When was the last time you saw a movie that was so good you didn’t want it to end?
This morning, I was utterly charmed by a French film called “The Intouchables.” When the ending came, I was in tears and didn’t want to move. I’d fallen in love with the two main characters and I wanted to somehow keep them in my life. Leaving the theater meant the relationship would end. So, I sat there watching the credits, swept away by the touching true story and the poignant way it is told by the writers and directors, Olivier Nakache and Eric Toledano.
The brilliant and handsome French actor François Cluzet (if you don’t see a lot of French film, you may recognize him from the U.S. film, “French Kiss” that starred Meg Ryan) plays Philippe. He is a man who has great wealth, evident from his posh home with a myriad of servants. What he doesn’t have, however, is mobility. He is paralyzed from the neck down as the result of a hang gliding accident. He is only able to nod his head. Other than that, he can not move at all and this forces him to rely on an array of aides, most of whom are unable to stay with him for more than a few weeks.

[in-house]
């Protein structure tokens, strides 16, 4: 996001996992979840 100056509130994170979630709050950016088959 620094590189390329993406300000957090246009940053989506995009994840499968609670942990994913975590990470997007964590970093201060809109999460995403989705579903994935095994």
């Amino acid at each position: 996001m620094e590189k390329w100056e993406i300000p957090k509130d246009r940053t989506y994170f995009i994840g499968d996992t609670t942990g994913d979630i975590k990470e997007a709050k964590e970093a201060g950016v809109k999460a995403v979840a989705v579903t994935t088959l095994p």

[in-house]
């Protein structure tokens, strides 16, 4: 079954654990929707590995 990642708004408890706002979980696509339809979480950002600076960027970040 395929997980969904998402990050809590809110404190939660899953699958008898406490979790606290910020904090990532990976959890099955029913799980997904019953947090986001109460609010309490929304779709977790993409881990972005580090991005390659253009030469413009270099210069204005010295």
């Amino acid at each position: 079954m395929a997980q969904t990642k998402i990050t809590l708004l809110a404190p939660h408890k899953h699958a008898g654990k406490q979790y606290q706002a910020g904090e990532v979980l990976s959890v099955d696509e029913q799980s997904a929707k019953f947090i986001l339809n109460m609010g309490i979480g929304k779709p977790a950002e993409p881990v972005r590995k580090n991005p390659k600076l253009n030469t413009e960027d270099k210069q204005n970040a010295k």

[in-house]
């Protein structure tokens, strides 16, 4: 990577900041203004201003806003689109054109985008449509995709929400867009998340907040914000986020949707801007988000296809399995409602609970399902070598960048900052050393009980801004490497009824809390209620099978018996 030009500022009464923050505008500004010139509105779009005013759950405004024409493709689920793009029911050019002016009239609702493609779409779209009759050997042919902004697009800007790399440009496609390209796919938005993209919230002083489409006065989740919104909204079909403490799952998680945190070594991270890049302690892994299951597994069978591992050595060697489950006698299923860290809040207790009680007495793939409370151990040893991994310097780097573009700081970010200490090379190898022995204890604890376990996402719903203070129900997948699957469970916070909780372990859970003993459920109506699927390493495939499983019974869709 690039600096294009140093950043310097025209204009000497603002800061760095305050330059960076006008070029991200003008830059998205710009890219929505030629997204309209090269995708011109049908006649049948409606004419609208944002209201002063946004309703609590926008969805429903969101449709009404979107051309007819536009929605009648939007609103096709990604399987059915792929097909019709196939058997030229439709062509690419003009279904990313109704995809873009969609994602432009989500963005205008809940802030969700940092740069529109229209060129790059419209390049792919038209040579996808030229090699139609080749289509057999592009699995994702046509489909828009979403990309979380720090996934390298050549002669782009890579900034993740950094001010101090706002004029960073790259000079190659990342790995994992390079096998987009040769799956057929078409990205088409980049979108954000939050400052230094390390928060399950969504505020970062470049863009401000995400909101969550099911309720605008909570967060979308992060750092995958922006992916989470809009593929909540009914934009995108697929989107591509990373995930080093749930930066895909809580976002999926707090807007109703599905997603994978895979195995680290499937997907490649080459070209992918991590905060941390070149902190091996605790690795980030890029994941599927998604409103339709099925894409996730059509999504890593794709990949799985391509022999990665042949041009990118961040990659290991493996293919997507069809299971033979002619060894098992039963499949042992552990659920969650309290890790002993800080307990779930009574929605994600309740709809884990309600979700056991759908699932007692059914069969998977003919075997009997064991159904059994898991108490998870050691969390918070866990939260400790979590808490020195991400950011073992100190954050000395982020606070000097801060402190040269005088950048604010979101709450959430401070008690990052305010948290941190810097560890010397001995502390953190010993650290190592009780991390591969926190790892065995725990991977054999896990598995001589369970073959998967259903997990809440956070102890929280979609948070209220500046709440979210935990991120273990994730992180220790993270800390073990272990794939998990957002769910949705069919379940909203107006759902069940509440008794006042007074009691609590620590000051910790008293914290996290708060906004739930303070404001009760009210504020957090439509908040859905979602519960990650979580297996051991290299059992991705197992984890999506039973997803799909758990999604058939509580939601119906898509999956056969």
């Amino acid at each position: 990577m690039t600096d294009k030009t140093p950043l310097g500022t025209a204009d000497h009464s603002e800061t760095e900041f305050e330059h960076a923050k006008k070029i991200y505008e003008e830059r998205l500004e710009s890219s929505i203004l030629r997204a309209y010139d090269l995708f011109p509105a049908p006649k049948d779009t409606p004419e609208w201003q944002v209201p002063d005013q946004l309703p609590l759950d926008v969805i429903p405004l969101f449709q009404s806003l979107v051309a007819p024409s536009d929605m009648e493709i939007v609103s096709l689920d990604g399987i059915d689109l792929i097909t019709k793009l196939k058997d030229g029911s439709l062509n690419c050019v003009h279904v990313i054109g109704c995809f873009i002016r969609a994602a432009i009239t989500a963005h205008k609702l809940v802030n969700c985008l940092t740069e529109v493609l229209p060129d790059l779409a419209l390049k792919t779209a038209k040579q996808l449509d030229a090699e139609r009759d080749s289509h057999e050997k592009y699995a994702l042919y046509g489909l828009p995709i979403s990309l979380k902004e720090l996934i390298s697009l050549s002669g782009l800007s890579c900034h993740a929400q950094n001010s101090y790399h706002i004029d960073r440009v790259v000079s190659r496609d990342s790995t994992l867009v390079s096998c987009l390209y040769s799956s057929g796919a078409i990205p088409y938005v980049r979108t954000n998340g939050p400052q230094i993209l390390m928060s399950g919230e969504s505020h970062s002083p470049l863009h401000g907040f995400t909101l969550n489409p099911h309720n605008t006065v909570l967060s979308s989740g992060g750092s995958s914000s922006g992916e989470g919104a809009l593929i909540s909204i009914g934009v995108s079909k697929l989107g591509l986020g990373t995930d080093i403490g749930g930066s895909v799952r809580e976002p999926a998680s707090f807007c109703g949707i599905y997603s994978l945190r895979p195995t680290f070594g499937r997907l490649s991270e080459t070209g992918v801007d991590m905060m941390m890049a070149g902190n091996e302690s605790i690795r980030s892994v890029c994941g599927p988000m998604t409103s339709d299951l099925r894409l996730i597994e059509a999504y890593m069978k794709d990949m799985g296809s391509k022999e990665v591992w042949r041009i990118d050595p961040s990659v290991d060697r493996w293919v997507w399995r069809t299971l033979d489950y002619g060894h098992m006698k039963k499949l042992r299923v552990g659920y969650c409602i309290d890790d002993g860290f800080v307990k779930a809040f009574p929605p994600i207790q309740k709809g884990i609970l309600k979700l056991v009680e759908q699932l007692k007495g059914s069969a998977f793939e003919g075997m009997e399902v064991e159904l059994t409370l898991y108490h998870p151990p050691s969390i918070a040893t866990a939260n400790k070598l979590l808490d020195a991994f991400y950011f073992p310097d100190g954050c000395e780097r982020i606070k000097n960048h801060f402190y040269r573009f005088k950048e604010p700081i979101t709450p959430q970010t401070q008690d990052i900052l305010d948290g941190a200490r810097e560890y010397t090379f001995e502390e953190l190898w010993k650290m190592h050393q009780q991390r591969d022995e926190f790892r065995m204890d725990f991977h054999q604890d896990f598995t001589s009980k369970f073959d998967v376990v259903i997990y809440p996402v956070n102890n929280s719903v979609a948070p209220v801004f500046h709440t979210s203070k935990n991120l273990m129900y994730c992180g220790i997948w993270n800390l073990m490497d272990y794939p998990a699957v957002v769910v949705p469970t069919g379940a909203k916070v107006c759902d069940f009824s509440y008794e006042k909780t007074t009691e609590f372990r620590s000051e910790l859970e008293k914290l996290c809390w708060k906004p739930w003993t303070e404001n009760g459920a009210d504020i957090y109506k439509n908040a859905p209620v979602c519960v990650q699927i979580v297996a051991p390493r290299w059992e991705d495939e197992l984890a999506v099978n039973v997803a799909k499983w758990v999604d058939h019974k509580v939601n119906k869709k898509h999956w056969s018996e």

Enter Driss, a Senegalese immigrant, who shows up for a screening for new aides. From the moment it’s his turn — well, let me rephrase that — from the moment he makes it his turn, it’s apparent that this is a young man with a mighty high opinion of himself. It might even be said he has a “chip on his shoulder.” He barges into the room where Philippe and his assistant are conducting interviews and demands that they “sign my paper.” He then explains that the only reason he has come to the interview is so that he can get his signature of proof so he can claim his government benefits.
Fortunately, things don’t go as Driss planned.
Philippe tells him he must come back tomorrow to get the paper because he can’t sign it right now. He shows how he is paralyzed. Driss agrees. When he returns the next morning he is shown the house, including a very elegant room and bath that will be his – if he accepts the job to be Philippe’s new aide. He shows up the next day ready for work.
From that point, the two men develop an unlikely, yet heartfelt and remarkable friendship. This friendship helps them both grow in ways they couldn’t before they knew each other. Though not a love story, it’s clearly a “bro-mance” and these guys clearly fall in love (platonic) as they come to know and trust each other.
Stories like this are reminders that no matter how difficult and disappointing life can be, there is always joy to be found, especially for those smart enough to surround themselves with good friends.